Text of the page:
This website uses cookies to function correctly.
You may delete cookies at any time but doing so may result in some parts of the site not working correctly.

Warts and Veruccas


Warts and verrucas are small lumps on the skin that most people have at some point in their life. They usually go away on their own but may take months or even years.

Warts don't cause you any harm but some people find them itchy, painful or embarrassing. Verrucas are more likely to be painful – like standing on a needle.

You can treat warts if they bother you, keep coming back or are painful.

A pharmacist can help with warts and verrucas

You can buy creams, plasters and sprays from pharmacies to get rid of warts and verrucas.

These treatments can take up to 3 months to complete, may irritate your skin and don't always work. You shouldn't use these treatments on your face.

Your pharmacist can give you advice about the best treatment for you.

  • You're worried about a growth on your skin
  • You have a wart or verruca that keeps coming back
  • You have a very large or painful wart or verruca
  • A wart bleeds or changes in how it looks
  • You have a wart on your face or genitals

Genital warts can be treated at a sexual health or GUM clinic.

Find your nearest sexual health service

Treatment from a GP

Your GP may be able to freeze a wart or verruca so it falls off a few weeks later. Sometimes it takes a few sessions.

Check with your GP if the NHS pays for this treatment in your area.

If treatment hasn't worked or you have a wart on your face, your GP might refer you to a skin specialist. Other treatments include minor surgery and treatment with laser or light.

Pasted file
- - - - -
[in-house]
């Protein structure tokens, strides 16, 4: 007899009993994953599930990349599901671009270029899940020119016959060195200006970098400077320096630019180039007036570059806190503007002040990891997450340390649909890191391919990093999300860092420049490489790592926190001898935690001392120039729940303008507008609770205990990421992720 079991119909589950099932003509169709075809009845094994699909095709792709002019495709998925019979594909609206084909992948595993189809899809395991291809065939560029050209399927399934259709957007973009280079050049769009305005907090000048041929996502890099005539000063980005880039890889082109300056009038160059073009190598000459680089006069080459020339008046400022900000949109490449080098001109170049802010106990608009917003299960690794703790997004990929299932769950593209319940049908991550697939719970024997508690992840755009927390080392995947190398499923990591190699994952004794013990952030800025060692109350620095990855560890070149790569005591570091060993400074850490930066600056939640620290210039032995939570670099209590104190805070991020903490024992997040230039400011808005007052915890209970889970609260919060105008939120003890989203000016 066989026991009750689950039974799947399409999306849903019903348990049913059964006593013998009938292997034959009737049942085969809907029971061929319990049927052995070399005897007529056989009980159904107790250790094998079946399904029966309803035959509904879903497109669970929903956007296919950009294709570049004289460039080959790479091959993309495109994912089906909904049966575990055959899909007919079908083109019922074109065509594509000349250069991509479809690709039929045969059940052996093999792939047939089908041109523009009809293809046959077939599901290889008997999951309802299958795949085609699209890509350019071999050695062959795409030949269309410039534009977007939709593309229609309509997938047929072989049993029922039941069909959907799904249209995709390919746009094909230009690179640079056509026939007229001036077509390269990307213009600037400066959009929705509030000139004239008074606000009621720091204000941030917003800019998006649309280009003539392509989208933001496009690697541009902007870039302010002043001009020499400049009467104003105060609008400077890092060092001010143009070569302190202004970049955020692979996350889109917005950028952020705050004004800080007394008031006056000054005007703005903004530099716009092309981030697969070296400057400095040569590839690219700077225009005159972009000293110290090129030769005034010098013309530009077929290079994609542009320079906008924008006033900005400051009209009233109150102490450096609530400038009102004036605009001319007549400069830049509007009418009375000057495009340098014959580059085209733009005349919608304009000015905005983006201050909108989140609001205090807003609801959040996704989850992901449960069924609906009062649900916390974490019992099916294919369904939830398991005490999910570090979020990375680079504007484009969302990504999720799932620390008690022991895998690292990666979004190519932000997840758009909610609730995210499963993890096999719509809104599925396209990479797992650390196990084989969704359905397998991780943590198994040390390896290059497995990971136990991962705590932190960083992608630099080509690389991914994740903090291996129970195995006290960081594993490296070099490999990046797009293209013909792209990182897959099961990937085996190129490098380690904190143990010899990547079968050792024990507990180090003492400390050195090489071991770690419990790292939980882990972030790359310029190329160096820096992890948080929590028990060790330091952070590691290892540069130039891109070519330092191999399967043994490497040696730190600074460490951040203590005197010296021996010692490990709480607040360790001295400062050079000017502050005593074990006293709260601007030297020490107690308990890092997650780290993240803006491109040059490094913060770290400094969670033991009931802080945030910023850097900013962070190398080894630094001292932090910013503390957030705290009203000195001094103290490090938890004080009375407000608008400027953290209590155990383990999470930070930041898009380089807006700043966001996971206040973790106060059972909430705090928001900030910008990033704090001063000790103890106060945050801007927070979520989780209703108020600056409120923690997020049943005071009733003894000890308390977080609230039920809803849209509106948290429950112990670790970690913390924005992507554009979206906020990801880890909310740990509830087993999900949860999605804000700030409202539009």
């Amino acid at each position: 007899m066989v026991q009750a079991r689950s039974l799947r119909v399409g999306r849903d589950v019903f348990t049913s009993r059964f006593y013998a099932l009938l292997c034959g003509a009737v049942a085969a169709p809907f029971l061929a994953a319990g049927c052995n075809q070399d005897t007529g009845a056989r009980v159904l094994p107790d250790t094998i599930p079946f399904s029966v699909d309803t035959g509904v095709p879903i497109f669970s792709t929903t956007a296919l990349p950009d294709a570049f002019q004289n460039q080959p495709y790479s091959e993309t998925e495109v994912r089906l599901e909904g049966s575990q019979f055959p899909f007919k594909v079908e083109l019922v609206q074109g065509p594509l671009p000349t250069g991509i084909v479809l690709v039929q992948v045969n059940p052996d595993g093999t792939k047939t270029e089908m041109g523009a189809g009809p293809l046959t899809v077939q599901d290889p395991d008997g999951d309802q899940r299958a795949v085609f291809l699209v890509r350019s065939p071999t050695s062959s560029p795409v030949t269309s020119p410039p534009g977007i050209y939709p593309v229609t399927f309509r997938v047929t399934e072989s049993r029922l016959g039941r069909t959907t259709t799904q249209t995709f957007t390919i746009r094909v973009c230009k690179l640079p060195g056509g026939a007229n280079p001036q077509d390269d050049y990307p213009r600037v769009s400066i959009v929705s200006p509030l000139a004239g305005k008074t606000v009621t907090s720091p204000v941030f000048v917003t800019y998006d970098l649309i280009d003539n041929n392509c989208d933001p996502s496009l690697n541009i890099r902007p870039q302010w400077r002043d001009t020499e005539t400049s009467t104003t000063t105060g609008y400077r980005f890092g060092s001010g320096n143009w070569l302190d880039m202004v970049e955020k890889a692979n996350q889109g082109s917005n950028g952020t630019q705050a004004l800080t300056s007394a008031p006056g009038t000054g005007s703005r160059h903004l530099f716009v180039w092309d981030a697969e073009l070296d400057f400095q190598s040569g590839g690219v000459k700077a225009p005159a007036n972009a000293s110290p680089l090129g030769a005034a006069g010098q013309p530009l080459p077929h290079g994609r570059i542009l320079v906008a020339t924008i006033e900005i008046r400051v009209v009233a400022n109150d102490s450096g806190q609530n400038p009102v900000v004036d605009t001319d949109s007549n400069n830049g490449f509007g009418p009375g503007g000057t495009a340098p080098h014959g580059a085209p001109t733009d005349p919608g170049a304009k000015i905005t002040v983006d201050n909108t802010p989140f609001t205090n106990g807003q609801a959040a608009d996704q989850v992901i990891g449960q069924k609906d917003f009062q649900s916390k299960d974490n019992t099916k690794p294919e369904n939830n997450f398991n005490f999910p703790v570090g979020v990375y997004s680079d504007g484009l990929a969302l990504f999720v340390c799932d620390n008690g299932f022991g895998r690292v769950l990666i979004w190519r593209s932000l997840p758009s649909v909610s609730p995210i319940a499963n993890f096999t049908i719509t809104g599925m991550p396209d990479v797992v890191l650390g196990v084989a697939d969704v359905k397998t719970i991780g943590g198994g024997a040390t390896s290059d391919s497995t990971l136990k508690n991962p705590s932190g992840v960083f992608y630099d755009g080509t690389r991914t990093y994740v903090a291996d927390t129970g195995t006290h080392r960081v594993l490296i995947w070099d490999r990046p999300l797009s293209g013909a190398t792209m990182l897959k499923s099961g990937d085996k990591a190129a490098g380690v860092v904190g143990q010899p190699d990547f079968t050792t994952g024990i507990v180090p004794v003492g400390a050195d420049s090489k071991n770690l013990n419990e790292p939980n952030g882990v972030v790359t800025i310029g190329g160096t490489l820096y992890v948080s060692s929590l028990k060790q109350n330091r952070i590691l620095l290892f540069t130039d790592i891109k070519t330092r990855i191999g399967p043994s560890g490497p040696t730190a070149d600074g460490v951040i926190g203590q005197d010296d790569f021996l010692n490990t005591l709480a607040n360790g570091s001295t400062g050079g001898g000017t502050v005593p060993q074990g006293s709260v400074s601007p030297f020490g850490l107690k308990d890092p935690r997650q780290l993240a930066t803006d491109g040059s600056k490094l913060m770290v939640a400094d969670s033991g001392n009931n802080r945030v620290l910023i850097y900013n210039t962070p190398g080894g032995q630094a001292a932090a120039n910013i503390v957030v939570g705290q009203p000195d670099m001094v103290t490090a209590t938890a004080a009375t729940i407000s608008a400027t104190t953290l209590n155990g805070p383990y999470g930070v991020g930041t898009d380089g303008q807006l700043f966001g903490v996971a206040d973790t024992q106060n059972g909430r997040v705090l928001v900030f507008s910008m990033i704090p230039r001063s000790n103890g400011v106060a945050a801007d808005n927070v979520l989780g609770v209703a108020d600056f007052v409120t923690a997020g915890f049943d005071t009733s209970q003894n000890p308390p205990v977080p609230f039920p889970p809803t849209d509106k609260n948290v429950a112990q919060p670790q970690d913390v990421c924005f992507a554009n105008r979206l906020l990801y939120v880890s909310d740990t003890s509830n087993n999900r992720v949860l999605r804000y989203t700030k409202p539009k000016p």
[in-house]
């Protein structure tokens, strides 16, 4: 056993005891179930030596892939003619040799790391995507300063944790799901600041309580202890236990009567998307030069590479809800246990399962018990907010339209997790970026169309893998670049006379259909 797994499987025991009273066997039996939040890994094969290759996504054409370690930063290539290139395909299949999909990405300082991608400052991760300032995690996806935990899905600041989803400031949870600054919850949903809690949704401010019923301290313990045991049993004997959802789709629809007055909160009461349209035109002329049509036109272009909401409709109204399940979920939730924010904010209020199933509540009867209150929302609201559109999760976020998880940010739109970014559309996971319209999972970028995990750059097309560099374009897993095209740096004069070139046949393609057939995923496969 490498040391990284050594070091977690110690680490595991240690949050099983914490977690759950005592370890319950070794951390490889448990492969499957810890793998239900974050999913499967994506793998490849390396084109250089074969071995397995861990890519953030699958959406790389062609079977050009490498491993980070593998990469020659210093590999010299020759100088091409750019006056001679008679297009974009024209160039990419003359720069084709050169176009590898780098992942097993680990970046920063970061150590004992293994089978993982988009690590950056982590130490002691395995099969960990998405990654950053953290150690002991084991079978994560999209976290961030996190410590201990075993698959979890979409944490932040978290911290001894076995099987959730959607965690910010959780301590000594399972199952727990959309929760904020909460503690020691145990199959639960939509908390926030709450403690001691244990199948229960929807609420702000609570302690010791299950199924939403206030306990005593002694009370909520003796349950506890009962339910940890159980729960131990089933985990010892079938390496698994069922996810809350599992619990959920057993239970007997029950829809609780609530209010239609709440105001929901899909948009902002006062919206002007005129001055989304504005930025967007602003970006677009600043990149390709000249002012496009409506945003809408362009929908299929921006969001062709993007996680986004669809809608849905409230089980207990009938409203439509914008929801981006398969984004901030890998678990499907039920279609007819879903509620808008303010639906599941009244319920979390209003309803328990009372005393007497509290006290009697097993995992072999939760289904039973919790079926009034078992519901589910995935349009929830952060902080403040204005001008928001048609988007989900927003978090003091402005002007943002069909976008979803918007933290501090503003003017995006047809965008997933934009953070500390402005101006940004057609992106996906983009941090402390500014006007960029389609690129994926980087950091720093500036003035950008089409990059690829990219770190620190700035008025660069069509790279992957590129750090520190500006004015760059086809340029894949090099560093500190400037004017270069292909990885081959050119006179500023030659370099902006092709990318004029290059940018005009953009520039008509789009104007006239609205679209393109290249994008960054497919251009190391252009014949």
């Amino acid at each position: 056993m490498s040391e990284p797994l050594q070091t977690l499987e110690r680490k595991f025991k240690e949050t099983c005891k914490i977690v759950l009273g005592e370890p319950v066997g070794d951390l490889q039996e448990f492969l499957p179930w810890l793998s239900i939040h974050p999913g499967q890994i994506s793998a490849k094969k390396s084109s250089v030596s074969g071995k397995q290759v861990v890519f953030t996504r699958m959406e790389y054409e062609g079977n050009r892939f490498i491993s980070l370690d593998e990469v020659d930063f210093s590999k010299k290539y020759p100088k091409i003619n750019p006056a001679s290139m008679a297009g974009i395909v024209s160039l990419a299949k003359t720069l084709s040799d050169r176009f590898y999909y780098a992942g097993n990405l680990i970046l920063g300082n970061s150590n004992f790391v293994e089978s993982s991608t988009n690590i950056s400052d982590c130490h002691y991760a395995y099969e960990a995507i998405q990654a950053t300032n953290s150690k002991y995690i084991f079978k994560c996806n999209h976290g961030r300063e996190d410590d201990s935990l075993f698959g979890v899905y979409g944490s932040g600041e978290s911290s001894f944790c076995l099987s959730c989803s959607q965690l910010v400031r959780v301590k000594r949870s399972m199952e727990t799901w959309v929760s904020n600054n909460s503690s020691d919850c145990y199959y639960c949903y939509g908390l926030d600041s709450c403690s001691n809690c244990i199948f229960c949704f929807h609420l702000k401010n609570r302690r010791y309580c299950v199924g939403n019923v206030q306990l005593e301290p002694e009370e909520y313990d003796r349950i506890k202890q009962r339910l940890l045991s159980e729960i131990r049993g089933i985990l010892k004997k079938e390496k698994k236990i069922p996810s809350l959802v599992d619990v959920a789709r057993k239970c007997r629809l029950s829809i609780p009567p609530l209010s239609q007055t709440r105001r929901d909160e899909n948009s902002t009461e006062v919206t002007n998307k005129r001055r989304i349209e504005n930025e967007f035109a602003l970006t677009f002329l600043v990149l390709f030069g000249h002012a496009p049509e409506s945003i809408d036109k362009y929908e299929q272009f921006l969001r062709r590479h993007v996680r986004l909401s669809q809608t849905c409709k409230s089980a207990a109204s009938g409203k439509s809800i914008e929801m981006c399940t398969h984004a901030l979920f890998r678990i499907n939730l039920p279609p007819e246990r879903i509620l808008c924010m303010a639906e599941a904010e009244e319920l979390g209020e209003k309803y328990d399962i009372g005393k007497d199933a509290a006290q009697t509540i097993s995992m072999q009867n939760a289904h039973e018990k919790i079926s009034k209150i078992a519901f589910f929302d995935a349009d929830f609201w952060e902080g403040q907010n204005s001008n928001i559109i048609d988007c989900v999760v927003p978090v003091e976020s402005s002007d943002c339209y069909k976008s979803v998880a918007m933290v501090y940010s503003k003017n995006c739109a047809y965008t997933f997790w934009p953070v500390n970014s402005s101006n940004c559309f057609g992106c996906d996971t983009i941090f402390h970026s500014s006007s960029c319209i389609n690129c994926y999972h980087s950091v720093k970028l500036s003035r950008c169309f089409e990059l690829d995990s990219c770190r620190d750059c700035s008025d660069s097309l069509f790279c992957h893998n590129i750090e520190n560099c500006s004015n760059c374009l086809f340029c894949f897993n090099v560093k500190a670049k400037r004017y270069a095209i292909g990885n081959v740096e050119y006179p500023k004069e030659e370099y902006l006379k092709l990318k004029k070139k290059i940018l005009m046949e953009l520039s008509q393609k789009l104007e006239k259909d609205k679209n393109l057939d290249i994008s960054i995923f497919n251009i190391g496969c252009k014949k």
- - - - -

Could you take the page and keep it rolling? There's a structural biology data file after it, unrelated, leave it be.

How to stop warts and verrucas spreading

Warts and verrucas are caused by a virus. They can be spread to other people from contaminated surfaces or through close skin contact. You're more likely to spread a wart or verruca if your skin is wet or damaged.

It can take months for a wart or verruca to appear after contact with the virus.



  Wash your hands after touching a wart or verruca

  Do not share towels, flannels, socks or shoes if you have a wart or verruca

  Change your socks daily if you have a verruca

  Do not bite your nails or suck fingers with warts on

  Cover warts and verrucas with a plaster when swimming

  Do not walk barefoot in public places if you have a verruca

  Take care not to cut a wart when shaving

  Do not scratch or pick a wart

Read more medical detail from NICE about warts and verrucas.

NHS Choices

Call 111 when you need medical help fast but it’s not a 999 emergencyNHS ChoicesThis site is brought to you by My Surgery Website